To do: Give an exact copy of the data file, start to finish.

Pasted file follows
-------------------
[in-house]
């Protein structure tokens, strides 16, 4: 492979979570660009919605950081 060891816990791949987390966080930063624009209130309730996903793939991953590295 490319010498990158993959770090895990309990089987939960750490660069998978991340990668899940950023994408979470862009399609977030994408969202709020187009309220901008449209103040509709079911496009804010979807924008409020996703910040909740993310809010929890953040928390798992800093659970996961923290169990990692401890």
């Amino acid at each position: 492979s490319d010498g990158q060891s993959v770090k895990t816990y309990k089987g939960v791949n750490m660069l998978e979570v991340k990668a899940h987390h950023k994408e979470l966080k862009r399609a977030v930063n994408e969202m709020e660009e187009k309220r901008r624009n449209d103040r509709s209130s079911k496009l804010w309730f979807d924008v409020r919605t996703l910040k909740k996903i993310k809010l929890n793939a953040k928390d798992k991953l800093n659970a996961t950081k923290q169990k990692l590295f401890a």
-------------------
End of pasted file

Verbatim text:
[in-house]
């Protein structure tokens, strides 16, 4: 492979979570660009919605950081 060891816990791949987390966080930063624009209130309730996903793939991953590295 490319010498990158993959770090895990309990089987939960750490660069998978991340990668899940950023994408979470862009399609977030994408969202709020187009309220901008449209103040509709079911496009804010979807924008409020996703910040909740993310809010929890953040928390798992800093659970996961923290169990990692401890």
């Amino acid at each position: 492979s490319d010498g990158q060891s993959v770090k895990t816990y309990k089987g939960v791949n750490m660069l998978e979570v991340k990668a899940h987390h950023k994408e979470l966080k862009r399609a977030v930063n994408e969202m709020e660009e187009k309220r901008r624009n449209d103040r509709s209130s079911k496009l804010w309730f979807d924008v409020r919605t996703l910040k909740k996903i993310k809010l929890n793939a953040k928390d798992k991953l800093n659970a996961t950081k923290q169990k990692l590295f401890a």